In addition, in order to observe root growth, the Petri dishes are oriented in a vertical position. Water easily accumulates at the bottom of a Petri dish and causes bacteria to multiply and serious stress on the root after long time culture. However, sealing with ventilated paper tape will keep the proper humidity of the medium, although the tape may fail for volatile substances in the medium, such as alcohol, and in antibiotic screening tests. However, we measured the moisture content of the medium sealed with two method, and we find the water content ranged from 96 to 97.2% and no difference was observed between different sealing method.
Inevitably, cultures enclosed in parafilm-sealed containers need a compensating pathway for diffusive gas exchange is contrived or replaced by some system of convective flow that carries gasses to and from the tissue. Obvious ways to achieve leakage include loosening the closure or inserting a gas-permeable membrane (e.g., polypropylene).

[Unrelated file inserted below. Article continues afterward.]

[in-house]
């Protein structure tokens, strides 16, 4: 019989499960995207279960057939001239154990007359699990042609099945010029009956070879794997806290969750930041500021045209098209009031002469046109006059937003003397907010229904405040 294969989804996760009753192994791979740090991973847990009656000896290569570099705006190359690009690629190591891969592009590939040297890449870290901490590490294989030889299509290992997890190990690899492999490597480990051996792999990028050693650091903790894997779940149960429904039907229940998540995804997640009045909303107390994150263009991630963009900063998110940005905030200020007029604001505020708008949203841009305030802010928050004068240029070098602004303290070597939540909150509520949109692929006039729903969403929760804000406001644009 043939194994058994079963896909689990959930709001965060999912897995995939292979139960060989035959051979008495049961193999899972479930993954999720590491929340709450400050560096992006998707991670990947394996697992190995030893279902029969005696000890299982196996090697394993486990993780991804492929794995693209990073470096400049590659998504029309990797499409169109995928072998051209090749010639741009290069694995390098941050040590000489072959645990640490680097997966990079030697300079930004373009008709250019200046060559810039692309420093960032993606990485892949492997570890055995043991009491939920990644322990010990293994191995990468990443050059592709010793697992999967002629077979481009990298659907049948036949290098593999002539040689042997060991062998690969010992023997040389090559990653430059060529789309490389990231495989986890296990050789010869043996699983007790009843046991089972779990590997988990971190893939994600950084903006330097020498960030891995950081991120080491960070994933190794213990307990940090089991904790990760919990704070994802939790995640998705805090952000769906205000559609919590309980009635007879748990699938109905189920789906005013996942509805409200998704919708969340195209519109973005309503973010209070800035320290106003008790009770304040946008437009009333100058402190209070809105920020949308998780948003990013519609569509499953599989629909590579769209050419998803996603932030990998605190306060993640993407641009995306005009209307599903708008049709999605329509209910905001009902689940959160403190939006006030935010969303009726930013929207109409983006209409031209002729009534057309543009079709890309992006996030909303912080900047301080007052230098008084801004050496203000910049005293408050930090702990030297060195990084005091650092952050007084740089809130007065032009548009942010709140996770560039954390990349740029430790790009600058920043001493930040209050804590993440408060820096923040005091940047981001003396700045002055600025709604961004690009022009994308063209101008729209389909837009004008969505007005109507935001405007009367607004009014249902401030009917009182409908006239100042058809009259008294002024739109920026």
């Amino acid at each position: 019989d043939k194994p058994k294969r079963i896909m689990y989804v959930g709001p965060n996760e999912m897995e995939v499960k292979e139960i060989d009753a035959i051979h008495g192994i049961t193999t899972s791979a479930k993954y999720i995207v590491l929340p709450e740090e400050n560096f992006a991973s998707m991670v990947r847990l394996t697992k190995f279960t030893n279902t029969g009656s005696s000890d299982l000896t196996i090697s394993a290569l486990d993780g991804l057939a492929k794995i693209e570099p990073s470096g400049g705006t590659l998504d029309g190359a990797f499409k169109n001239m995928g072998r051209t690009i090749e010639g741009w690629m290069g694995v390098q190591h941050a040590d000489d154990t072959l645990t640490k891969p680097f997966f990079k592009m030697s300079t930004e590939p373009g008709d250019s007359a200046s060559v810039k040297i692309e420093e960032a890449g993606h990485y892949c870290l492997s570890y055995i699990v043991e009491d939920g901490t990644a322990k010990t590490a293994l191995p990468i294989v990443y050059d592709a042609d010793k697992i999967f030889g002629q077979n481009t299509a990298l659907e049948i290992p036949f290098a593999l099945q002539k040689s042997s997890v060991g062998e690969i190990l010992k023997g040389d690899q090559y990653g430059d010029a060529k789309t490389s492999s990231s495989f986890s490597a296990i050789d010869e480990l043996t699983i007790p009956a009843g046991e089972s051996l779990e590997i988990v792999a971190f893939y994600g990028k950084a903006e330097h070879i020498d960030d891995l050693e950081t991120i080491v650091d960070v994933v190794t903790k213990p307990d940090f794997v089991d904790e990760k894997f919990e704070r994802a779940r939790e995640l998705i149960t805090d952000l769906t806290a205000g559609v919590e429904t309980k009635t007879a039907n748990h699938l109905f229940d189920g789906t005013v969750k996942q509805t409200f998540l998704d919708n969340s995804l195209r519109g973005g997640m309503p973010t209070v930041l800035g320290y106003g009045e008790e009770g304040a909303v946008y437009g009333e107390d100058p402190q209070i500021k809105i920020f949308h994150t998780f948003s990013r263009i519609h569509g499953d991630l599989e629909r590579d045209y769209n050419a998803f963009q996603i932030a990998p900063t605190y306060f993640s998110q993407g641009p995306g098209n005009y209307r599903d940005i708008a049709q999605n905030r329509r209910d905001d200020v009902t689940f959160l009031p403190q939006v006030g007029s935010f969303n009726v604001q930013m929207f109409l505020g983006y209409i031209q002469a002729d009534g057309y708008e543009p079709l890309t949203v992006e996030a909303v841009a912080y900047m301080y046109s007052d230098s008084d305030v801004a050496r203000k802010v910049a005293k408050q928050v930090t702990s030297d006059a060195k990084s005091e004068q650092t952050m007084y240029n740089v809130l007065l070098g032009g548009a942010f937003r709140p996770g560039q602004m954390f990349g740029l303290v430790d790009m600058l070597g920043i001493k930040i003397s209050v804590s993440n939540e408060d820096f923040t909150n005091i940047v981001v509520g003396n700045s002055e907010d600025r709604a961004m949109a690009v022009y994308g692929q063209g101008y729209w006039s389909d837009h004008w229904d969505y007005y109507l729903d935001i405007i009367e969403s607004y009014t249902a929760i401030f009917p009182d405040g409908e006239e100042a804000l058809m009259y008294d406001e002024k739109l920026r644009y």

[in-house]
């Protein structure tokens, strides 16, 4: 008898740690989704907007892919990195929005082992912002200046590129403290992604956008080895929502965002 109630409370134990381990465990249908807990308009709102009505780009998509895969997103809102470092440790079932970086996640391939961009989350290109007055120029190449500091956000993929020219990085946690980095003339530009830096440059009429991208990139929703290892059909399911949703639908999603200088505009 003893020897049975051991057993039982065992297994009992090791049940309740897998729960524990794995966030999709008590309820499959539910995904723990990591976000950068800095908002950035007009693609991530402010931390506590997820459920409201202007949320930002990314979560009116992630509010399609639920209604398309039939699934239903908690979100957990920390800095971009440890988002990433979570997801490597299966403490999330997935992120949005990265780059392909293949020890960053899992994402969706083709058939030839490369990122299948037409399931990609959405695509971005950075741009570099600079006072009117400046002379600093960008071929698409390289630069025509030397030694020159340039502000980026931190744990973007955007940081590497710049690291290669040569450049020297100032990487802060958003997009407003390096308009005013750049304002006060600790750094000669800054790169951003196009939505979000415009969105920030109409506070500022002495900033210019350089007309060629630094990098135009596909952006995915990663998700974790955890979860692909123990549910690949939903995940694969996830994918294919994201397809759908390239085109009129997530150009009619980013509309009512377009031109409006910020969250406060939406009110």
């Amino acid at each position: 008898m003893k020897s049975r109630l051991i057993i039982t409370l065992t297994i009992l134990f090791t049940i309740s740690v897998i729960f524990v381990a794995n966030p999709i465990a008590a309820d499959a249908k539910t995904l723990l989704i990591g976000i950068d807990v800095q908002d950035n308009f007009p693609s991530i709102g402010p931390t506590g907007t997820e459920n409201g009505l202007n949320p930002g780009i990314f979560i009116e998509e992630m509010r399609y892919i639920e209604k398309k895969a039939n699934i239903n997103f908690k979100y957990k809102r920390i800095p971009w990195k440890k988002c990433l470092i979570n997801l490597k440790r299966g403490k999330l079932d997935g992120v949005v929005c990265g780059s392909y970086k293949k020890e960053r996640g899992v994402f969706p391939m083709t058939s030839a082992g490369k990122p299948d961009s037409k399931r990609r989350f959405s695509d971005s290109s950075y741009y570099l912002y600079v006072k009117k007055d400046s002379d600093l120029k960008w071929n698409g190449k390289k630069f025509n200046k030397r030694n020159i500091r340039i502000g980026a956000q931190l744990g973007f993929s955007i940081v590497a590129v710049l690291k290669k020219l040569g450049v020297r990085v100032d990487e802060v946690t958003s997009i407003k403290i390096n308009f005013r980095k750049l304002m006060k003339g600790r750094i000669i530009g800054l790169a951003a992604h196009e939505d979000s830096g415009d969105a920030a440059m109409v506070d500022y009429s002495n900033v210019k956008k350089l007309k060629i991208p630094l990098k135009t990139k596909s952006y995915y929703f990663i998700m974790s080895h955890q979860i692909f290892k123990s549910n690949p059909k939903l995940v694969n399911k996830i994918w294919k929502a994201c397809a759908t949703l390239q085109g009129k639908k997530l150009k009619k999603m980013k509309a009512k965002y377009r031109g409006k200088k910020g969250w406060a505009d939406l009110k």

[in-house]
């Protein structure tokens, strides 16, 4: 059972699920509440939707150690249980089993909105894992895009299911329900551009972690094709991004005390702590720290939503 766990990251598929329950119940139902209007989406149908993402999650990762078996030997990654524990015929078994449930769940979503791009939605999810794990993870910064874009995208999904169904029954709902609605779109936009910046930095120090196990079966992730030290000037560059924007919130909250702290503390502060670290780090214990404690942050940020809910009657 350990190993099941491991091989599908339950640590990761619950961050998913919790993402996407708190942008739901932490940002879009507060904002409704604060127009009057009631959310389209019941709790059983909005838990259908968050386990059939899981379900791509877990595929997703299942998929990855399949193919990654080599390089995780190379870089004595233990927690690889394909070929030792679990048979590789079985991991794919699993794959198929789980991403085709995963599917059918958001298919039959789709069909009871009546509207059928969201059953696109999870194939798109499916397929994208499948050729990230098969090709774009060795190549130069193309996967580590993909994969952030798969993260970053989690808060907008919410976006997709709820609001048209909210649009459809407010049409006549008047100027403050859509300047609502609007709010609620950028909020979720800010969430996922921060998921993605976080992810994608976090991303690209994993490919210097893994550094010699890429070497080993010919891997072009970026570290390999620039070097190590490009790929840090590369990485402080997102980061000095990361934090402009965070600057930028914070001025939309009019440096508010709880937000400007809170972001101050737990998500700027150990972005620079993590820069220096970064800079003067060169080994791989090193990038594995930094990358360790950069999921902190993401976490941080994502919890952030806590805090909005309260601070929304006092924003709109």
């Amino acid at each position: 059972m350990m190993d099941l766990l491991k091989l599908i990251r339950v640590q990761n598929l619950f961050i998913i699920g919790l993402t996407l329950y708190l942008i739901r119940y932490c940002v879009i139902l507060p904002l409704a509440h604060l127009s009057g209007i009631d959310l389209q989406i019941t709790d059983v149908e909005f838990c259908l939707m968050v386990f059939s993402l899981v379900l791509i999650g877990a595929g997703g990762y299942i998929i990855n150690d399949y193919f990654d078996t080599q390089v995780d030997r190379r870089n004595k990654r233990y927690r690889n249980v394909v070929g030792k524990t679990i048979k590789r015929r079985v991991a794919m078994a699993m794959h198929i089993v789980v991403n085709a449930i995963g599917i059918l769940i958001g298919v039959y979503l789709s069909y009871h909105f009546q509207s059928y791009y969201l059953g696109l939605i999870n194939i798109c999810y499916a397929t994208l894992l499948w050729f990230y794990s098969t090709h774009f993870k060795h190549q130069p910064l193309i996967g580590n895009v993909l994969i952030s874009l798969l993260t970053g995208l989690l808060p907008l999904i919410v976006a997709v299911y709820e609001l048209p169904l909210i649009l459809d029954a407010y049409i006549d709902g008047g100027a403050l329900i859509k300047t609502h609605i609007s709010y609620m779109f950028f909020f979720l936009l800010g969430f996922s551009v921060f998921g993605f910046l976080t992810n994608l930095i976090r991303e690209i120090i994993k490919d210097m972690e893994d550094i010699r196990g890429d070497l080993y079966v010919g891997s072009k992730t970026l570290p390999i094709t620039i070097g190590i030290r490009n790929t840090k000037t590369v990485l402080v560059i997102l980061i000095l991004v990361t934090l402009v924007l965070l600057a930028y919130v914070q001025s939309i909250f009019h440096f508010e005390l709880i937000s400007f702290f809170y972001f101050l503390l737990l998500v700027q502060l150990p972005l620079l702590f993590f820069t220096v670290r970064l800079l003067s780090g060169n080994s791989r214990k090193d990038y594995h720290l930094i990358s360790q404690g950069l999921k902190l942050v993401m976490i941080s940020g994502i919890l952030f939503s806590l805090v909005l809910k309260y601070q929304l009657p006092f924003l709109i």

While parafilm-sealed Petri dishes are convenient and offer much advantages, they also possess a stressful environment and cause significant perturbation to plant gene expression profile. This alters plant metabolism and adaptive responses. Similar problems exist with the currently used Petri dish system with light inducing stress in roots. Simple darkenning of the root part is providing remedy. Qu et al. (2017) reported that an improved plant-growing method (IPG) based on a dark growth chamber found that the light intensity was dramatically reduced deeper in the dark chamber. The flavone, flavonol, and flavonoid biosynthesis pathways were significantly different between IPG and traditional method. Besides different gene expression patterns, compared to traditional plant-growing method (TPG), IPG produced plants with less total root length, lateral root length and root hair density, while their primary roots were longer. Moreover, root gravitropism, PIN2 (an auxin efflux carrier) abundance, H+ efflux or Ca2+ influx in root apices, were weaker in IPG-grown roots than those in TPG-grown roots (Xu et al., 2013). Yokawa et al. (2011, 2014) also reported that illumination of roots which naturally grow in darkness, even for a few seconds, induces an immediate and strong burst of ROS. In conclusion, in transparent Petri dishes, regular light exposure affects root morphology and behavior. An improved plant culture method using a shaded/darkened environment for roots that mimics normal underground light conditions was recommended (Yokawa et al., 2013). Besides, Buer et al. (2000) also reported that the gaseous environment within the Petri dish could be an important reason which causes the wave-like growth of Arabidopsis thaliana roots on semi-solid medium. Wrapping plates with surgical tape (loosely sealed) increased the wave characteristics and produced the slanting root growth wherein the wave response decreased in Nescofilm (airtight) sealed Petri dishes. Root response on tightly sealed plates could differ from responses on loosely wrapped plates. Plate wrapping materials, and other growth conditions occasionally, are taken for granted, while wide-ranging phenotypes require careful attention when results obtained from such systems are then extrapolated to glasshouse- or field-grown plants.